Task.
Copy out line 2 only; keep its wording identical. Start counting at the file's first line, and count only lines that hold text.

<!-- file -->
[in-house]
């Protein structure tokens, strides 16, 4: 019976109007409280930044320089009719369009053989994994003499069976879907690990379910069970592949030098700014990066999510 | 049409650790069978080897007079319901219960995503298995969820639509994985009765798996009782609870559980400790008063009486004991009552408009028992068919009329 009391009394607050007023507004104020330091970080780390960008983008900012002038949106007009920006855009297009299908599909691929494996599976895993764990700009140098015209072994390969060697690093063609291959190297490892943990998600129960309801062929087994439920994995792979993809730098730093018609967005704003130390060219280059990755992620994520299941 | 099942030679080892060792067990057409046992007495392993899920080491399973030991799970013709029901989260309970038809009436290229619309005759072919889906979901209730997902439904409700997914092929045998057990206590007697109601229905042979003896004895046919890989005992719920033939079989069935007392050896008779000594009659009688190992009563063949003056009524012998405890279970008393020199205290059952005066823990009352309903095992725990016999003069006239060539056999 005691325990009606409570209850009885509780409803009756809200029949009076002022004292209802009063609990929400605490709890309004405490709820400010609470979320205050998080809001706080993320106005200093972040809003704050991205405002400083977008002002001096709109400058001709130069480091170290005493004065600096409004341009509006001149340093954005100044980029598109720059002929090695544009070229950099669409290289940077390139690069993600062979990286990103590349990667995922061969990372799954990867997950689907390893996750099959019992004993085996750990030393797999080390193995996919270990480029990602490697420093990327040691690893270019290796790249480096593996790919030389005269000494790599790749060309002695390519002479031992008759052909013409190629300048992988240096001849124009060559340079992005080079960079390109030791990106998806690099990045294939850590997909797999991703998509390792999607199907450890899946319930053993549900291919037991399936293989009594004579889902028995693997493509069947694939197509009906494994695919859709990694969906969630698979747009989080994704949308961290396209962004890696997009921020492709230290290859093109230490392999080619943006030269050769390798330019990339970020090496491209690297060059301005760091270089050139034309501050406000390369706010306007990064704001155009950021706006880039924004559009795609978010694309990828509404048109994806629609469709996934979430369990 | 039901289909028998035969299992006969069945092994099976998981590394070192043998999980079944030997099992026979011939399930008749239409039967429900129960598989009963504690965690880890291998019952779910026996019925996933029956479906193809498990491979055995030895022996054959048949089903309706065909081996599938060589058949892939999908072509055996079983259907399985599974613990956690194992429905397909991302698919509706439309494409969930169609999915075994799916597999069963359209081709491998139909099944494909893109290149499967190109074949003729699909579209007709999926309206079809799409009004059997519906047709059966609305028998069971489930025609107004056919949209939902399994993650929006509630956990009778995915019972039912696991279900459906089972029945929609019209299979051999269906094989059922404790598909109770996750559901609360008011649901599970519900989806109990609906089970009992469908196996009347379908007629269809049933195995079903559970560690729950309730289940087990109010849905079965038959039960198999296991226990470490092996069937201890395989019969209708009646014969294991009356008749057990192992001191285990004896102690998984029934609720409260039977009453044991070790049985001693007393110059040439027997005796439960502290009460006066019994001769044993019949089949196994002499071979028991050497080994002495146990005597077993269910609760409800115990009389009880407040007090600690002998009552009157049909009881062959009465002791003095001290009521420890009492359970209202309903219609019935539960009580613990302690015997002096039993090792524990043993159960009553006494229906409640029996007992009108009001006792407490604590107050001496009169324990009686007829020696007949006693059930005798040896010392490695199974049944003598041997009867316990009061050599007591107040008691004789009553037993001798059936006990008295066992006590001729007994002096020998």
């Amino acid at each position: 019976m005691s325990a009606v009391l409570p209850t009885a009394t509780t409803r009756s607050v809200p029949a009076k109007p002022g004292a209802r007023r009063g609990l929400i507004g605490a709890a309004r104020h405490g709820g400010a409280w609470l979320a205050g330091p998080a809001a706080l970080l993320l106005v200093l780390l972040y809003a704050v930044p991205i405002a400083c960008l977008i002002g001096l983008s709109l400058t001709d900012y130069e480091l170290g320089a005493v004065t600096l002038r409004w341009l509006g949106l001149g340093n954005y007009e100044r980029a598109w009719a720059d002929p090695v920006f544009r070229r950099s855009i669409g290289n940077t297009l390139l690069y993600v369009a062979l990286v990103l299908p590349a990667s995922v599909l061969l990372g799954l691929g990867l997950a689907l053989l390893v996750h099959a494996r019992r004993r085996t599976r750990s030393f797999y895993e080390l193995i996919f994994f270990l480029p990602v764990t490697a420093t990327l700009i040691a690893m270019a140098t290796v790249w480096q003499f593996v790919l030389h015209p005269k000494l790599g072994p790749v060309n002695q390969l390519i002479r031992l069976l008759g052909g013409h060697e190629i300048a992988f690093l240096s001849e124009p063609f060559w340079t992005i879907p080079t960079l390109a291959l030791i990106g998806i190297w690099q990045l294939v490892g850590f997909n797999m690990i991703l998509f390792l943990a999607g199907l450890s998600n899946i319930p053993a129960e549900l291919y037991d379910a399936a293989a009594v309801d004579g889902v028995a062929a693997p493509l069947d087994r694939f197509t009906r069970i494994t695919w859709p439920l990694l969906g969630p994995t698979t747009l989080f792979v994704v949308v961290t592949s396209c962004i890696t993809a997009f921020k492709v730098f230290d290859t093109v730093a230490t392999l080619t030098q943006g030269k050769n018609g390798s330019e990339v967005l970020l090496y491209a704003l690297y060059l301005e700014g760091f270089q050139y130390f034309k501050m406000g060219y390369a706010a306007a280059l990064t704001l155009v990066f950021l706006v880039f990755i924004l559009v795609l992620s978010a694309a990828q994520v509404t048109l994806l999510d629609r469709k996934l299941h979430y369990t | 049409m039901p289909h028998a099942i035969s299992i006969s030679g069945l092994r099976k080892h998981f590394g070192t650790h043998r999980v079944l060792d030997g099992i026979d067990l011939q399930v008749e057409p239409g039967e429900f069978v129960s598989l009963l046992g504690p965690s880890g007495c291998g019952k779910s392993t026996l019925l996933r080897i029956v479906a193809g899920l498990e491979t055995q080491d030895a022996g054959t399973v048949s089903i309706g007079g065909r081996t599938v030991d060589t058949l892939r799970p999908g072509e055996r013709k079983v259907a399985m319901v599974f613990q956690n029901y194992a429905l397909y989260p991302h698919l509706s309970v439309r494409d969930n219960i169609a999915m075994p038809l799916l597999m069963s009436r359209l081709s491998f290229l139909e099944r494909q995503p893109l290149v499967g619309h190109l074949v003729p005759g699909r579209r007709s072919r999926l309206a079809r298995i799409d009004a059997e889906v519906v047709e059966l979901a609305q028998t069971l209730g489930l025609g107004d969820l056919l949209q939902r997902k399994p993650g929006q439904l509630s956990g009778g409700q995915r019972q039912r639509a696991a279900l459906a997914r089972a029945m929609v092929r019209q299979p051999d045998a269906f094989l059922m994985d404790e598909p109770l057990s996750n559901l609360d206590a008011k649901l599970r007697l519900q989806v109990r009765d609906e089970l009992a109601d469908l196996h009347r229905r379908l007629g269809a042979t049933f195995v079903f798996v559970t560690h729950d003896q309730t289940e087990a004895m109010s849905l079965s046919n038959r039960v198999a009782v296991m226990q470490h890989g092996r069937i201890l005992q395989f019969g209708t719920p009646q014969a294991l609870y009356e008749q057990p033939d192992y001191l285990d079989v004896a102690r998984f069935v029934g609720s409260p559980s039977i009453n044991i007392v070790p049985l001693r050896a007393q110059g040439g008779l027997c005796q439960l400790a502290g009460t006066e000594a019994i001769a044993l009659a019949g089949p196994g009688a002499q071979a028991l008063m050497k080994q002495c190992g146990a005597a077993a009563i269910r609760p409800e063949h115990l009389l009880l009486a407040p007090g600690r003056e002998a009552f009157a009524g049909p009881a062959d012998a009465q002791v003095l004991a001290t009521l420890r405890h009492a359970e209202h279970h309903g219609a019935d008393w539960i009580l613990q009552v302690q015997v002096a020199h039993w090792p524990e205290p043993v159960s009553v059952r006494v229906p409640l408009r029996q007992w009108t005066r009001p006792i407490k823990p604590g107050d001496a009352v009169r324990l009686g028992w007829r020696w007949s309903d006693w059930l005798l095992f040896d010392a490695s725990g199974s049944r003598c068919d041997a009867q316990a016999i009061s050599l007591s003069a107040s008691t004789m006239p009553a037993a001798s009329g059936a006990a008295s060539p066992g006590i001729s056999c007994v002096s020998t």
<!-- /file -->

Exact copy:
């Protein structure tokens, strides 16, 4: 019976109007409280930044320089009719369009053989994994003499069976879907690990379910069970592949030098700014990066999510 | 049409650790069978080897007079319901219960995503298995969820639509994985009765798996009782609870559980400790008063009486004991009552408009028992068919009329 009391009394607050007023507004104020330091970080780390960008983008900012002038949106007009920006855009297009299908599909691929494996599976895993764990700009140098015209072994390969060697690093063609291959190297490892943990998600129960309801062929087994439920994995792979993809730098730093018609967005704003130390060219280059990755992620994520299941 | 099942030679080892060792067990057409046992007495392993899920080491399973030991799970013709029901989260309970038809009436290229619309005759072919889906979901209730997902439904409700997914092929045998057990206590007697109601229905042979003896004895046919890989005992719920033939079989069935007392050896008779000594009659009688190992009563063949003056009524012998405890279970008393020199205290059952005066823990009352309903095992725990016999003069006239060539056999 005691325990009606409570209850009885509780409803009756809200029949009076002022004292209802009063609990929400605490709890309004405490709820400010609470979320205050998080809001706080993320106005200093972040809003704050991205405002400083977008002002001096709109400058001709130069480091170290005493004065600096409004341009509006001149340093954005100044980029598109720059002929090695544009070229950099669409290289940077390139690069993600062979990286990103590349990667995922061969990372799954990867997950689907390893996750099959019992004993085996750990030393797999080390193995996919270990480029990602490697420093990327040691690893270019290796790249480096593996790919030389005269000494790599790749060309002695390519002479031992008759052909013409190629300048992988240096001849124009060559340079992005080079960079390109030791990106998806690099990045294939850590997909797999991703998509390792999607199907450890899946319930053993549900291919037991399936293989009594004579889902028995693997493509069947694939197509009906494994695919859709990694969906969630698979747009989080994704949308961290396209962004890696997009921020492709230290290859093109230490392999080619943006030269050769390798330019990339970020090496491209690297060059301005760091270089050139034309501050406000390369706010306007990064704001155009950021706006880039924004559009795609978010694309990828509404048109994806629609469709996934979430369990 | 039901289909028998035969299992006969069945092994099976998981590394070192043998999980079944030997099992026979011939399930008749239409039967429900129960598989009963504690965690880890291998019952779910026996019925996933029956479906193809498990491979055995030895022996054959048949089903309706065909081996599938060589058949892939999908072509055996079983259907399985599974613990956690194992429905397909991302698919509706439309494409969930169609999915075994799916597999069963359209081709491998139909099944494909893109290149499967190109074949003729699909579209007709999926309206079809799409009004059997519906047709059966609305028998069971489930025609107004056919949209939902399994993650929006509630956990009778995915019972039912696991279900459906089972029945929609019209299979051999269906094989059922404790598909109770996750559901609360008011649901599970519900989806109990609906089970009992469908196996009347379908007629269809049933195995079903559970560690729950309730289940087990109010849905079965038959039960198999296991226990470490092996069937201890395989019969209708009646014969294991009356008749057990192992001191285990004896102690998984029934609720409260039977009453044991070790049985001693007393110059040439027997005796439960502290009460006066019994001769044993019949089949196994002499071979028991050497080994002495146990005597077993269910609760409800115990009389009880407040007090600690002998009552009157049909009881062959009465002791003095001290009521420890009492359970209202309903219609019935539960009580613990302690015997002096039993090792524990043993159960009553006494229906409640029996007992009108009001006792407490604590107050001496009169324990009686007829020696007949006693059930005798040896010392490695199974049944003598041997009867316990009061050599007591107040008691004789009553037993001798059936006990008295066992006590001729007994002096020998």